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Is Taiwan a Country, a Self-Governing Island, or a Breakaway Territory or Province of China?

Categories: East Asia, China, Taiwan (ROC), History, International Relations, The Bridge
'The Island Formosa and the Pescadores', depicted by Johannes Vingboons in around 1640. Copied from Chinese Wikipedia. [1]

‘The Island Formosa and the Pescadores’, depicted by Johannes Vingboons in around 1640. Formosa is the name given to Taiwan by Portuguese explorers who sighted the island in the 16th century. PHOTO from Chinese Wikipedia.

A German friend once asked me about the sovereign status of Taiwan, and I told him that Taiwan is a country because we elect our own president and legislators, and we have our own currency and passport.

My friend bought what I said, but his wife didn’t. She is a political scientist, and based on what she heard about Taiwan, she thought the relationship between China and Taiwan bore more similarities to the relationship between the East and West Germany. In other words, as Chinese and Taiwanese can communicate in Mandarin and as the two countries’ cultures are so similar, it would have made sense for China and Taiwan to have pursued reunification after the Cold War ended.

I argued that a better comparison was the relationship between the UK and US. The British and the Americans share a similar language, and a certain percentage of Americans were actually British before their war of independence. Americans, nevertheless, claimed their independence because they—or at least their founding fathers—subscribed to a different political ideology. Taiwan, likewise, embraces a democratic political system, while China’s political framework is that of a socialist republic run by the Communist Party of China (CPC). China is a great country. Like many countries in the world, Taiwan also wants to make friends with China. However, many of the 23.4 million Taiwanese prefer not to unite with China because we embrace different political systems. What has happened between Hong Kong and China proves that it does not work.


A selection of recommended books, films, and musical works about Taiwan:

Tyzen Hsiao’s symphony ‘Taiwan the Green’: Many Taiwanese refer to this as the unofficial National Anthem of Taiwan.

Formose: French-language illustrated storybook by Li-Chin Lin depicting the author’s childhood and adolescence during the White Terror period in Taiwan.

Formosa Betrayed: George H. Kerr's account of Taiwan's abandonment by the international community after World War II.

A City of Sadness’: Film by Hsiao-Hsien Hou that tells a story related to the incident that triggered the Republic of China’s military repression in Taiwan, after Japanese surrendered.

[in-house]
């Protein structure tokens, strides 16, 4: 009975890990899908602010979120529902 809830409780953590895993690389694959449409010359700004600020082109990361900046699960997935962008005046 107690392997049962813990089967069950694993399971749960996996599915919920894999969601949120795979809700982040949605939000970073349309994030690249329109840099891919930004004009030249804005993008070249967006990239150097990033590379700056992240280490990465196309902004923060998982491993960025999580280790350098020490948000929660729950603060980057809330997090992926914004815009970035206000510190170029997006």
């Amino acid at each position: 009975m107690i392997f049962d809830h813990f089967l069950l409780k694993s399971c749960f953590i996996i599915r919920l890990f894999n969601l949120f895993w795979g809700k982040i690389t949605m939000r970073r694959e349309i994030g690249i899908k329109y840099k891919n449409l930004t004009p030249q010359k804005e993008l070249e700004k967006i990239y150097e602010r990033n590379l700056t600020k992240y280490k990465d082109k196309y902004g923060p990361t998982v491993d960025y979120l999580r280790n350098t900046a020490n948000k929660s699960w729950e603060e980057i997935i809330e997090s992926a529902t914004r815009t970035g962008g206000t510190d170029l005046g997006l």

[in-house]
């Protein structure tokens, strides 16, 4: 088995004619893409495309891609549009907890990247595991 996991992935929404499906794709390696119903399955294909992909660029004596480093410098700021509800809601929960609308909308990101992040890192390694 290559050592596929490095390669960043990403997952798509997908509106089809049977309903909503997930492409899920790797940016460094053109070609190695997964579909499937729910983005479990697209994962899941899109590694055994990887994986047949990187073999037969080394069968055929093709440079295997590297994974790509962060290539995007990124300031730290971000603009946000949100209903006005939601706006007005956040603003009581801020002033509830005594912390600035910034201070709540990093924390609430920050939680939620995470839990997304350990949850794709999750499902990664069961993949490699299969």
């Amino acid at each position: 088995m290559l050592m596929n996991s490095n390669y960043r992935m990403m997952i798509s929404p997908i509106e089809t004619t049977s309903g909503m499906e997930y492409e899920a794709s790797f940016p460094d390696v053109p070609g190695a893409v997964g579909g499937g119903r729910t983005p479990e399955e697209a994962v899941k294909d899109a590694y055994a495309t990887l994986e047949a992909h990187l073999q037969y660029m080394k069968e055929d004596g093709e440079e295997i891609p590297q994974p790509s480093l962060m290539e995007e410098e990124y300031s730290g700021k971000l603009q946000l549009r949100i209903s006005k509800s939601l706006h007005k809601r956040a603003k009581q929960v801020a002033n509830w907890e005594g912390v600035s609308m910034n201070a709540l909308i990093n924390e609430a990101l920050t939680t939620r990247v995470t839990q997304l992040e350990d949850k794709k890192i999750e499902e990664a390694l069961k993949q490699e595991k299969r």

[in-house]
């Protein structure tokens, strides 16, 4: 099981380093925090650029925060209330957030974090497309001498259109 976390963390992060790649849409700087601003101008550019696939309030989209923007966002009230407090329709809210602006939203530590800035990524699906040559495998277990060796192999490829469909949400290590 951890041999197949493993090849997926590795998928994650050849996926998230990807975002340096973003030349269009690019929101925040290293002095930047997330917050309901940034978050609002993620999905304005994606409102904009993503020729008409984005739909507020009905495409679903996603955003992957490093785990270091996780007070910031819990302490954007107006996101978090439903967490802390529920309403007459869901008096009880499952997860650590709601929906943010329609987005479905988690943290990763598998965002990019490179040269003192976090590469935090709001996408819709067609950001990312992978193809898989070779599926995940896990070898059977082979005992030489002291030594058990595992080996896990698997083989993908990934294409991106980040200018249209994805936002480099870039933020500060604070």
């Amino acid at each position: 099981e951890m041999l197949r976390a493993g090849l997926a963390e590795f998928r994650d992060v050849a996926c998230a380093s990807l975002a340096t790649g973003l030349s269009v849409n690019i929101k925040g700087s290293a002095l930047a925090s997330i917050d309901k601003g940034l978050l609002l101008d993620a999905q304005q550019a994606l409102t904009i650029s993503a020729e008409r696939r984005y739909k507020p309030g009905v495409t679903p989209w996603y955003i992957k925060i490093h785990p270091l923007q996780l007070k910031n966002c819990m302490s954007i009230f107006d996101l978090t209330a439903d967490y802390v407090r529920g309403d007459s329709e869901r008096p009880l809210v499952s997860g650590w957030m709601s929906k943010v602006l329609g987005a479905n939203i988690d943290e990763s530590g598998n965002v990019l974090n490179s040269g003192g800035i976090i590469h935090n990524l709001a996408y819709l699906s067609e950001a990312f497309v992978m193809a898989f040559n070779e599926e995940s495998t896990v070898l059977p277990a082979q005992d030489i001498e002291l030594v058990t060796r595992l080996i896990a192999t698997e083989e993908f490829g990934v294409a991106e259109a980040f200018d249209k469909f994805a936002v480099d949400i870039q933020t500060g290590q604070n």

Warriors of the Rainbow: Seediq Bale’: Film by Te-Sheng Wei about the revolt by Taiwanese Aborigines under Japanese colonialism.

China, or People’s Republic of China (PRC), always claims that Taiwan has been part of China from the very beginning, but it is not true if we check history records. Taiwan became part of China during the period of the Qing Dynasty in 1683, and the Qing government did not seriously govern Taiwan except collecting heavy tax from Taiwanese and using military forces to repress ‘insurgents’. It was not until 204 years later, in 1887, that Taiwan was made a province.

In fact, if Taiwan was not attacked by the French during the Sino-French War (1883-1885), the Qing government might never have given Taiwan provincial status. But the Sino-French War revealed the Qing government’s fragility, as well as Taiwan’s strategic position as a bulwark in the West Pacific again to other Asian countries with strong military forces. Eight years later, in 1895, after the first Sino-Japanese War, the Qing government was forced to cede Taiwan to Japan.

At the end of World War II (WWII), the Republic of China (ROC) took control of Taiwan after Japan surrendered. Taiwan was a colony of Japan during the Kominka movement [2] or Japanization of subjects of the Empire of Japan. Since Japan was an enemy of China during WWII, the ROC government had difficulty considering Taiwanese their fellow countrymen. Taiwanese did not even speak Mandarin at that time.

During the Chinese civil war (1946-1950), the Kuomintang (KMT), led by Chiang Kai-Shek, decided to consolidate the power of his exiled government in Taiwan after it was defeated by the CPC’s People’s Liberation Army in China in 1949. During the period of White Terror [3] (1949-1987) and after, the Taiwan democracy movement took decades to build a free and democratic society. They finally succeeded, and in their quest for a new society, forged a new Taiwanese national identity that is quite different from China’s.